Tud5 1.5 Diesel timing belt replacement for nissan micra k11, citroen saxo and peugeot 106

Tud5 1.5 Diesel timing belt replacement for nissan micra k11, citroen saxo and peugeot 106.
In a sad case that you happen to own of those artifacts of cheap automotive vehicles, you might find yourself struggling to find any information about this ancient practice. Im here with you, and i have digged thought some archives to present to you my findings.

I suggest a video to you in case its your first time, its short and has no details, anyway when standing in the bathroom while the lights go out, its always good to have a general familiarity in witch direction to aim at.

Job itself needs no special tools or heavy lifting, a basic walmart socket set will do. Ofcourse professionals could do this in minutes, and by my instructions you might do it in hours and more. As a born neckbeard i managed this in days, due constant beer shortages and lack of particular fascination or willpower. Anyway i removed far more parts than necessary to avoid small hassles and big oopsies, also there are some bolts and nuts in hart to reach places that might force you to put your beer down. if in any case you get filled with rage and brake some of them off, i think it might void your warranty, but i will understand.


To get going

  • jack the car up a wee bit and remove the wheel witchever side the pullies are on
    remove the plastic inner wheel housing cover, (if you want to remove the front fairing aswell you have to take out the bumber first... or not.

  • now you can start to remove all other crap that hinders your belt changing mission. its nice to shoot at the timing belt covers and remove everything that gets in hands way. Things like: generator belt pully, coolant or power steering reservoir, and definitely upper engine mount witch must be done by lifting the engine up from the engines oil pan.

  • after breaking some sweat you should be facing the good old timing belt where important things happen. The crankshaft-, injector- and camshaft wheelie, that are in a very special angle of the dangle and covered with teeth the belt surfs on. do not mess them up. Unlike my grandma, if engine parts have teeth, they are important. Gears and pullies should move in a precise order, if any one of them skips a tooth, your easy journey has come to an end.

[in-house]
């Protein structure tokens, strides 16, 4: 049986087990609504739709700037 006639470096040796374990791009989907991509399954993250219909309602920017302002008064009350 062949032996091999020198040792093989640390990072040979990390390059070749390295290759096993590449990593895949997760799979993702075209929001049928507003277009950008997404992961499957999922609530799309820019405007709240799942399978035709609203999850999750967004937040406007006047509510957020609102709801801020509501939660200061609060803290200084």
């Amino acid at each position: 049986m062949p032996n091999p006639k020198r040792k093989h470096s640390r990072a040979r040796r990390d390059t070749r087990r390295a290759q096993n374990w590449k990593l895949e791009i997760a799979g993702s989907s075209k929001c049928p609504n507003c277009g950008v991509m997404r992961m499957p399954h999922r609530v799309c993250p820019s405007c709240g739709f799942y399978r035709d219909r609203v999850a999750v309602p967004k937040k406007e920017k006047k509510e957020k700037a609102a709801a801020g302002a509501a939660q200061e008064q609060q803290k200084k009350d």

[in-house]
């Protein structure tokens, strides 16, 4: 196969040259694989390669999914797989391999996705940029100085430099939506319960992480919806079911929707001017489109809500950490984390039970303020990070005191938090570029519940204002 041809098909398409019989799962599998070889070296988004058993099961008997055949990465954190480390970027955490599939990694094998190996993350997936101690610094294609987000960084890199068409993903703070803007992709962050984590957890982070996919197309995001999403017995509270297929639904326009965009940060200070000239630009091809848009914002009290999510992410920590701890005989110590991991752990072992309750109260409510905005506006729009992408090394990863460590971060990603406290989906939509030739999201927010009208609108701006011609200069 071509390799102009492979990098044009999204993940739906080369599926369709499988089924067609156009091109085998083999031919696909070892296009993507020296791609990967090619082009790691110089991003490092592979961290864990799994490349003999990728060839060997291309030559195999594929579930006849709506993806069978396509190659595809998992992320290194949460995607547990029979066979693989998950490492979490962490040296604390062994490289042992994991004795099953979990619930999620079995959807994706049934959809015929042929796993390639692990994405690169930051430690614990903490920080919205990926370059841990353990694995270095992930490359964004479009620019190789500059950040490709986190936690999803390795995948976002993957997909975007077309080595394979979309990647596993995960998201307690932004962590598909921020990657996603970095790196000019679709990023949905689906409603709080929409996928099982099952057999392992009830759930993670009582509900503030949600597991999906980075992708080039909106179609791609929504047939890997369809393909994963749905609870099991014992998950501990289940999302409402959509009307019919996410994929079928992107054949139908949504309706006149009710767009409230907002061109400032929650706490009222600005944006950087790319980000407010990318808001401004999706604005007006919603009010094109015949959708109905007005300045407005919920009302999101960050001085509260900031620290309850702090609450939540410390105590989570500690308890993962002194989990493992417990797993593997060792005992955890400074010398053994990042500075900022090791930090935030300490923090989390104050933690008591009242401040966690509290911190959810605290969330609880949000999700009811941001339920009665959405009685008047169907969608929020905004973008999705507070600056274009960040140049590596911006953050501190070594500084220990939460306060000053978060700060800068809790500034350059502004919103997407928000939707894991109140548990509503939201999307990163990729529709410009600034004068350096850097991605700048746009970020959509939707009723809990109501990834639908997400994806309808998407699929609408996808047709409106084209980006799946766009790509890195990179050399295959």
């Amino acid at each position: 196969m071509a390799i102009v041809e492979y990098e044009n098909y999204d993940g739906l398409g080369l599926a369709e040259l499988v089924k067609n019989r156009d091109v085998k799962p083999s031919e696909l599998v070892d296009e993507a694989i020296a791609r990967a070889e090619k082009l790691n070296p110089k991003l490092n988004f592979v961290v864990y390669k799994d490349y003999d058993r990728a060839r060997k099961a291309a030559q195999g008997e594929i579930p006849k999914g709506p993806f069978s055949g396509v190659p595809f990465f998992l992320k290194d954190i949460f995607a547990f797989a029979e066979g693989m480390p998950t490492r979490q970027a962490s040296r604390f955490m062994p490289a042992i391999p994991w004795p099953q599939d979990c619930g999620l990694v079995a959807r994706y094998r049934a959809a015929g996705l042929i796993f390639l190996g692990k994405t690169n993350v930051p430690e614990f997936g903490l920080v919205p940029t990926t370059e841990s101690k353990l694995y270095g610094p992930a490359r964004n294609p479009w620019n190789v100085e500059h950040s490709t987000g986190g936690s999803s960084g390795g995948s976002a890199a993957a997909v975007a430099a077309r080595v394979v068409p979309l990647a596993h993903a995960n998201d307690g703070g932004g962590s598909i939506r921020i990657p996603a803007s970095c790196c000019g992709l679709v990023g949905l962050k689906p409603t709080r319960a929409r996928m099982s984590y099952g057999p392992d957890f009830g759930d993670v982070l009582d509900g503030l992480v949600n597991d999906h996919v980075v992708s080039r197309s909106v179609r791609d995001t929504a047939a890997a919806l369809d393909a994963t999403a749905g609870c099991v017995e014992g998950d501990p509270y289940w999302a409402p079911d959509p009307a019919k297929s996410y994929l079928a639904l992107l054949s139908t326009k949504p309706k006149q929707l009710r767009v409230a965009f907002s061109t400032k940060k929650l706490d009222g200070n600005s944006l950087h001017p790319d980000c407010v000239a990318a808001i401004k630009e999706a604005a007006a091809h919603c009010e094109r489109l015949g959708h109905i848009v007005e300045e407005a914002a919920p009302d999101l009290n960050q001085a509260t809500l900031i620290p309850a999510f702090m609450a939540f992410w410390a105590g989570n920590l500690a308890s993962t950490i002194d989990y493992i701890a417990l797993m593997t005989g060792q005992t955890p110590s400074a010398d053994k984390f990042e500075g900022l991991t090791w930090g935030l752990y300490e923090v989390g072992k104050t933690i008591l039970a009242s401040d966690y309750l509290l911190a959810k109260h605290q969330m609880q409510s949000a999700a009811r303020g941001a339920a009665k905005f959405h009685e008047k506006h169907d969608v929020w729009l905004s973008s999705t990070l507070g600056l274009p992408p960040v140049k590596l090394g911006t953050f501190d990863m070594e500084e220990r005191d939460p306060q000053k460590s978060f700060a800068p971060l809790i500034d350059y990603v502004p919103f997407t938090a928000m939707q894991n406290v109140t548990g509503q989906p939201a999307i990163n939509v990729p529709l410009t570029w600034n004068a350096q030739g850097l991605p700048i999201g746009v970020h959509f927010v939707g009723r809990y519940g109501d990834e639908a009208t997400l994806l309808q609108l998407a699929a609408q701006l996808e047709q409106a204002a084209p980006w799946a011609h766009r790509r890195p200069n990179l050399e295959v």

• In order to not mess up, follow the following. : Disconnect the battery and remove glow plugs, mark the belt, pullies and engine with some paint to keep track of better times to be had when you mess up.

  • use a wrench to turn the crankshaft til upper pullies are facing their correct locking holes and screw some proper bolts in there. you can also lock the bottom crankshaft wheel by nearby thread hole with a longer bolt and a large washer. remove it to change the belt and tighy whity it when fiddling with upper pullies and tensioner,..... or use the correct crankshaft locking hole located somewhere else.
    Anyway dont leave the belt floppy, use a leverage stick to leverage some tension to tensioner before nutting it nut.
    professionals might play with upper pullies bolts for extra tention but, eh meh... no

  • when the new belt is installed, remove are locking bolts and turn the engine over by the crankshaft for a while, If it doesn't turn over, gets stuck or you hear some other clackering, then beginners mode has concluded. refer back to earlier paint markings to correct pulley positions.
    Once in a while nice things happen and the crankshaft might turn over nicely, throw in some glowplugs and a battery.
    The thing is done. Start the engine with high hopes.
if an likely chance you have disregarded my warnings and sharted the engine for good, dont worry. put some mayonnaise on it and move to france, it will be fine.

and a tech guide to rocket science of belt vector calculations.

Here is some extra information about the engine: i got more but meh, if anyone even cares..

Also remember what my grandfather said: if the laidyboys dont find you handsome, at least you know you are handy.
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